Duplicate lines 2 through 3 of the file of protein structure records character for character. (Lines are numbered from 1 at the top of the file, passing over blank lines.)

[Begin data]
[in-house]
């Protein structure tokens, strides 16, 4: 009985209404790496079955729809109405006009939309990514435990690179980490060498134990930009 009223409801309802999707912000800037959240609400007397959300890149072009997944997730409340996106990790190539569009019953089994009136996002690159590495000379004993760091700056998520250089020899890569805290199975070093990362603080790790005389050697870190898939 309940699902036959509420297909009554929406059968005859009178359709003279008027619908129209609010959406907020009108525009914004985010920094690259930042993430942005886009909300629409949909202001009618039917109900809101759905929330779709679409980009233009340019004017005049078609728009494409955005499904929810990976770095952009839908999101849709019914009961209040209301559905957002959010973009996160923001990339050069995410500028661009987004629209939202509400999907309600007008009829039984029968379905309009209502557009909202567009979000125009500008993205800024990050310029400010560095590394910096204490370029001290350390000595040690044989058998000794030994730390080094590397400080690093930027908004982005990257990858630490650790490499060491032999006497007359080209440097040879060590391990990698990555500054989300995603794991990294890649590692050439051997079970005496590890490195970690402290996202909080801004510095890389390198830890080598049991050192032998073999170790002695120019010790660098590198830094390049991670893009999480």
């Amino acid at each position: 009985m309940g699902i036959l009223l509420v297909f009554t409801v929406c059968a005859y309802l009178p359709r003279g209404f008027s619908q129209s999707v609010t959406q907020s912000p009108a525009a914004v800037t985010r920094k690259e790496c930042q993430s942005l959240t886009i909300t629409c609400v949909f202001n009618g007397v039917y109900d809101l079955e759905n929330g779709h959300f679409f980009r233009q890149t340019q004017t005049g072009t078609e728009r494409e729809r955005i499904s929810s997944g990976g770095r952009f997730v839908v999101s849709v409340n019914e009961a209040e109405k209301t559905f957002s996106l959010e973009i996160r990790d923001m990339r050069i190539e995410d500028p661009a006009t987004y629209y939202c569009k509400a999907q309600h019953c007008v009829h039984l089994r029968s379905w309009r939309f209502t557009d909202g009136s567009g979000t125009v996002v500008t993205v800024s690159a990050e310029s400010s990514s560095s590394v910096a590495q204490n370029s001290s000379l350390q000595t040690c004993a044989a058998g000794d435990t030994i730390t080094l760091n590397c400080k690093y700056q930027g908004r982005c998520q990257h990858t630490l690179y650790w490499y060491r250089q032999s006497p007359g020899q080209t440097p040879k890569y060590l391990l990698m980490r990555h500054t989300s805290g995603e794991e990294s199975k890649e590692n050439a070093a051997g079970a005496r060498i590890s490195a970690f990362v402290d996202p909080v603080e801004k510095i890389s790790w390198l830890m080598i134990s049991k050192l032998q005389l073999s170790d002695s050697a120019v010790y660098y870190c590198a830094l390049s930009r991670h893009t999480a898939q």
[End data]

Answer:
């Protein structure tokens, strides 16, 4: 009985209404790496079955729809109405006009939309990514435990690179980490060498134990930009 009223409801309802999707912000800037959240609400007397959300890149072009997944997730409340996106990790190539569009019953089994009136996002690159590495000379004993760091700056998520250089020899890569805290199975070093990362603080790790005389050697870190898939 309940699902036959509420297909009554929406059968005859009178359709003279008027619908129209609010959406907020009108525009914004985010920094690259930042993430942005886009909300629409949909202001009618039917109900809101759905929330779709679409980009233009340019004017005049078609728009494409955005499904929810990976770095952009839908999101849709019914009961209040209301559905957002959010973009996160923001990339050069995410500028661009987004629209939202509400999907309600007008009829039984029968379905309009209502557009909202567009979000125009500008993205800024990050310029400010560095590394910096204490370029001290350390000595040690044989058998000794030994730390080094590397400080690093930027908004982005990257990858630490650790490499060491032999006497007359080209440097040879060590391990990698990555500054989300995603794991990294890649590692050439051997079970005496590890490195970690402290996202909080801004510095890389390198830890080598049991050192032998073999170790002695120019010790660098590198830094390049991670893009999480």
């Amino acid at each position: 009985m309940g699902i036959l009223l509420v297909f009554t409801v929406c059968a005859y309802l009178p359709r003279g209404f008027s619908q129209s999707v609010t959406q907020s912000p009108a525009a914004v800037t985010r920094k690259e790496c930042q993430s942005l959240t886009i909300t629409c609400v949909f202001n009618g007397v039917y109900d809101l079955e759905n929330g779709h959300f679409f980009r233009q890149t340019q004017t005049g072009t078609e728009r494409e729809r955005i499904s929810s997944g990976g770095r952009f997730v839908v999101s849709v409340n019914e009961a209040e109405k209301t559905f957002s996106l959010e973009i996160r990790d923001m990339r050069i190539e995410d500028p661009a006009t987004y629209y939202c569009k509400a999907q309600h019953c007008v009829h039984l089994r029968s379905w309009r939309f209502t557009d909202g009136s567009g979000t125009v996002v500008t993205v800024s690159a990050e310029s400010s990514s560095s590394v910096a590495q204490n370029s001290s000379l350390q000595t040690c004993a044989a058998g000794d435990t030994i730390t080094l760091n590397c400080k690093y700056q930027g908004r982005c998520q990257h990858t630490l690179y650790w490499y060491r250089q032999s006497p007359g020899q080209t440097p040879k890569y060590l391990l990698m980490r990555h500054t989300s805290g995603e794991e990294s199975k890649e590692n050439a070093a051997g079970a005496r060498i590890s490195a970690f990362v402290d996202p909080v603080e801004k510095i890389s790790w390198l830890m080598i134990s049991k050192l032998q005389l073999s170790d002695s050697a120019v010790y660098y870190c590198a830094l390049s930009r991670h893009t999480a898939q």